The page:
Mitsubishi has often been criticized for being too conservative, with products that don’t seem to evolve that much over the years. Despite some cosmetic changes, the platform and engines are the same.
With the completely redesigned 2022 Outlander, however, the Japanese manufacturer is making a huge leap forward. New chassis, new engine, new transmission, new design inside and out—this is not a simple update, folks.
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The most obvious evolution can be seen in the exterior design, which goes in the same direction as the recently tweaked 2022 Eclipse Cross.
The new Outlander looks bolder and boxier, with thinner headlights and taillights, a tall beltline and a narrow greenhouse. This is just from the pictures, mind you. We can’t wait to see what it’s like in real life.
Inner Beauty Matters
Inside, the dashboard is cleaner and much more modern. There are similarities between the 2022 Outlander and the latest Nissan Rogue, especially the centre display and console. It looks like the Mitsubishi-Nissan alliance is starting to pay off.
Fit and finish seems to be improved significantly, addressing one of the biggest complaints about the current Outlander.
The third-row option is back, which is great news for families that need more seats but don’t necessarily want a mid-to-large SUV. According to Mitsubishi, there’s more room for rear passengers now thanks to the increased exterior dimensions, particularly the longer wheelbase.
Furthermore, drivers will enjoy extra peace of mind on the road with a host of active and passive safety features. The Outlander finally gets on the same page as most competitors, which is definitely something we wished for.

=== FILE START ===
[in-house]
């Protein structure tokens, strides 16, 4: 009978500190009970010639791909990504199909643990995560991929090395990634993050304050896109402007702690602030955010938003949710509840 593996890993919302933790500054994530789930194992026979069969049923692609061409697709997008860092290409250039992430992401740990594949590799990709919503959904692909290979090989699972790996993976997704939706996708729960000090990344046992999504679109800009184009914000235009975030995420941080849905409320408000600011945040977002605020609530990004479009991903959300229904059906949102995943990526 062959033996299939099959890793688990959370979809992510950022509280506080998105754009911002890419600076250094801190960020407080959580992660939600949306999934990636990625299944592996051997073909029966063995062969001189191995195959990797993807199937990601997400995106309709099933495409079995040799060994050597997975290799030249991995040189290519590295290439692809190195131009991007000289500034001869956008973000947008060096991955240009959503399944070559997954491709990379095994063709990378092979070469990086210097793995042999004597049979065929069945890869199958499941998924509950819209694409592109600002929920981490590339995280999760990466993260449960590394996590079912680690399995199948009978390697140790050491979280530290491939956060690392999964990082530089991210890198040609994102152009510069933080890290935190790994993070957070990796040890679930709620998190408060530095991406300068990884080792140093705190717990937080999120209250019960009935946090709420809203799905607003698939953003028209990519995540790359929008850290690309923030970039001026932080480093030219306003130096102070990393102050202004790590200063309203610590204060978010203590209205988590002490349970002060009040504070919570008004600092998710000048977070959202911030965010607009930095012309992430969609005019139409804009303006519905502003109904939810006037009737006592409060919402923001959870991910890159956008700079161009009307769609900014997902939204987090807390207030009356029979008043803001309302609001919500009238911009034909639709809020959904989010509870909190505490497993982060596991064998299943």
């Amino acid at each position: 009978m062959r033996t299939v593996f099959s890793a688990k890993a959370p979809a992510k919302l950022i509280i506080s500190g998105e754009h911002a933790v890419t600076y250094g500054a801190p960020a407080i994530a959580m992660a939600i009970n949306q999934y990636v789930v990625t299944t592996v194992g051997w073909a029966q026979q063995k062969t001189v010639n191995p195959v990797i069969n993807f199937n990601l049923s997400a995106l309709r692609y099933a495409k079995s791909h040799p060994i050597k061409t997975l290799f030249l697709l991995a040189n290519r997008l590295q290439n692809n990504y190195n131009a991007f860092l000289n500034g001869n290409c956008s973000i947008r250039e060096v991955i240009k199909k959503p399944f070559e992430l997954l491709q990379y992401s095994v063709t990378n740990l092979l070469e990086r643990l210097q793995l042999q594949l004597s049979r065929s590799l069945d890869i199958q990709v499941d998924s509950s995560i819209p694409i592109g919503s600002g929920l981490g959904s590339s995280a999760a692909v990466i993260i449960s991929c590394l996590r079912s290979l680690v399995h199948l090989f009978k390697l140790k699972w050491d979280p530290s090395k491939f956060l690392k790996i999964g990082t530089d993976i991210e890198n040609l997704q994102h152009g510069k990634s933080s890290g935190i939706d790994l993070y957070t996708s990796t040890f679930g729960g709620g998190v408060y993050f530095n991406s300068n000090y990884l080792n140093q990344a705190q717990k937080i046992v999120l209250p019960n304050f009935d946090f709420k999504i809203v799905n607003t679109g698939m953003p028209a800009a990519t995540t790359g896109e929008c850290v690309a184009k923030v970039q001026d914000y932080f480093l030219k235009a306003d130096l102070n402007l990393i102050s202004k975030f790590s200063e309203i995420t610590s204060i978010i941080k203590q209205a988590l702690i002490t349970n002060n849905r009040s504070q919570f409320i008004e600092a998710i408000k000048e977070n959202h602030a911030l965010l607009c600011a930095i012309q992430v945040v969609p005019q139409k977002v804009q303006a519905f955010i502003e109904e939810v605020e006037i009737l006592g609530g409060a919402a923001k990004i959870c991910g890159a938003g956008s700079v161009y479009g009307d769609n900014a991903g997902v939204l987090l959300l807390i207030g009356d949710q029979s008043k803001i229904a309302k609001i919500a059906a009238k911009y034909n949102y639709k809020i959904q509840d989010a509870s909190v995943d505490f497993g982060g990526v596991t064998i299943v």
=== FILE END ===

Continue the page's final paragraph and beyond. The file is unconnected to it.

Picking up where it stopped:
V6 is Gone
Built on a brand new platform, the 2022 Mitsubishi Outlander is both stronger and lighter for improved handling. Engineers have also sharpened the steering and revised the all-wheel drive system including the torque-vectoring feature. It’s said to be more confident, dynamic and surefooted when weather and road conditions take a turn for the worse.
Under the hood, the 2.4-litre four-cylinder and 3.0-litre V6 engines have been replaced by a naturally aspirated 2.5-litre mill shared with the Rogue. While Mitsubishi didn’t provide performance figures, expect around 180 horsepower and 180 pound-feet of torque.
The engine is mated to a continuously variable transmission that simulates eight forward gears to give the illusion of a conventional autobox.
It’s too bad about the V6, though. In our opinion, it was one of the main reasons for choosing the Outlander over the competition. What about the Outlander PHEV? Details regarding the plug-in hybrid variant will come later, Mitsubishi told us.
Despite using a single-engine strategy, the 2022 Mitsubishi Outlander marks a tremendous improvement over its predecessor in terms of technology and content. If the driving experience matches what the competition offers, we’ll be looking at a serious contender—one that’s backed by Mitsubishi’s industry-leading warranty.